"We think surfing deserves to grow and be even more on the global stage," she adds.
"That's good for the sport and good for business, but we're always going to be very thoughtful about it. You can definitely become overexposed and too mass but I think we've got a long way to go before that happens."
Goldschmidt says she has been "overwhelmed" by the "open-minded" welcome she has received from the sport but admits there have been some "challenging discussions" as she drives through her vision for the WSL.
One area she has faced criticism for is the format of top-level pro competitions, with a possible new play-off series, and fears that wave pool events will replace regular venues on the WSL's Championship Tour.
September's Surf Ranch Pro at Lemoore took the place of traditional tour stop Trestles in California, while a site known as "Cloudbreak" in Fiji and the legendary Pipeline Masters event in Hawaii, are also missing from the 2019 schedule.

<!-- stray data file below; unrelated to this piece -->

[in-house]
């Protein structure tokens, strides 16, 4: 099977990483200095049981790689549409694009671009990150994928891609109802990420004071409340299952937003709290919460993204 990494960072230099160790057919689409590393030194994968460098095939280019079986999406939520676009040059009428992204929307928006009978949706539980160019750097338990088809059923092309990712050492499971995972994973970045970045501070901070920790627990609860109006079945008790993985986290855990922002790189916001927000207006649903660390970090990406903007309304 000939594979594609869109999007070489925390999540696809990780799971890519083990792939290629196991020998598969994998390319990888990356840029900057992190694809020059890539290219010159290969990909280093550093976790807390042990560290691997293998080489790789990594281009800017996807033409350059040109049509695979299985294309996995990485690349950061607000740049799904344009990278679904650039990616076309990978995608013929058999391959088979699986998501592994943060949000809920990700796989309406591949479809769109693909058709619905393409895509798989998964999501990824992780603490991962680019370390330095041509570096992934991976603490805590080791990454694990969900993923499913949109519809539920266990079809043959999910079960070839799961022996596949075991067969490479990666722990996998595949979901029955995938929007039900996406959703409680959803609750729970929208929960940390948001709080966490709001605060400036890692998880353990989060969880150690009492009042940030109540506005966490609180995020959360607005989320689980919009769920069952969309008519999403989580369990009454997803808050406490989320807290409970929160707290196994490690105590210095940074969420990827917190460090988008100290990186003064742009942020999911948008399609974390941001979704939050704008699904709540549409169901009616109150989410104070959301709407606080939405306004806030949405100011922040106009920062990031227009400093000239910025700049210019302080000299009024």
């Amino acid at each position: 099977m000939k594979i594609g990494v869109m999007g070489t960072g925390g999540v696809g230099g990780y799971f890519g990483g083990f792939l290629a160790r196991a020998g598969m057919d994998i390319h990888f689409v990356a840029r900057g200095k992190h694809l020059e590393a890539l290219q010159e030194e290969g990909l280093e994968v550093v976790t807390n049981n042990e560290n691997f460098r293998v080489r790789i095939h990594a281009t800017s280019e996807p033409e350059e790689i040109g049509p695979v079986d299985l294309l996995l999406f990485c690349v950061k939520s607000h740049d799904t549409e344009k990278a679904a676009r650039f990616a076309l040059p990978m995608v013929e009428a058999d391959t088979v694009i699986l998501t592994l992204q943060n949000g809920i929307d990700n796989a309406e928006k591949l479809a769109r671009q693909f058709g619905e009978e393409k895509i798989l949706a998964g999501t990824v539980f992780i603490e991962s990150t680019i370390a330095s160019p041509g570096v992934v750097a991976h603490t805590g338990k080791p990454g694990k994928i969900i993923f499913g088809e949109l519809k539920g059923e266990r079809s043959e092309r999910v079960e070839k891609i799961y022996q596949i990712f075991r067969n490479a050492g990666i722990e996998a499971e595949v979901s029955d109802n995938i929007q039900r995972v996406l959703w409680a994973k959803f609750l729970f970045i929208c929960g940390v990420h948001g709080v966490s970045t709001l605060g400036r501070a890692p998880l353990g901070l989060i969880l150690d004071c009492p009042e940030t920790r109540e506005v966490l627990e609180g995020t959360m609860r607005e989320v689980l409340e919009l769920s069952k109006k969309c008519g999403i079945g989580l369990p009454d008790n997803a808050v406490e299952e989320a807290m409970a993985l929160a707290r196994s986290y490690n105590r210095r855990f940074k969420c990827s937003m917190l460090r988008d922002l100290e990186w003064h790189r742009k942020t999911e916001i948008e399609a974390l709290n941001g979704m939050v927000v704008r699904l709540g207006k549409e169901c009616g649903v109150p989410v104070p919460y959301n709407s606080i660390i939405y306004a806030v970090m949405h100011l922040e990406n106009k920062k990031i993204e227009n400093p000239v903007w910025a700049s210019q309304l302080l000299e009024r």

Goldschmidt points out these decisions were for cost, scheduling and permit reasons, and often out of the WSL's hands. Pipeline, at least, is only a "short term" absence because of a timing issue over permits, she says.
"It's not like we've made a decision we want to move away from the iconic locations but various things come in to play," she said.
"I would hope the majority of tour stops will stay the same but I think it's good to mix it up. Some of the surfers love the fact we're going to new locations. When people understand why we've left Fiji and why we left Trestles, for example, they get it."
Surfing is riding a whole new wave, and Goldschmidt is steering the board.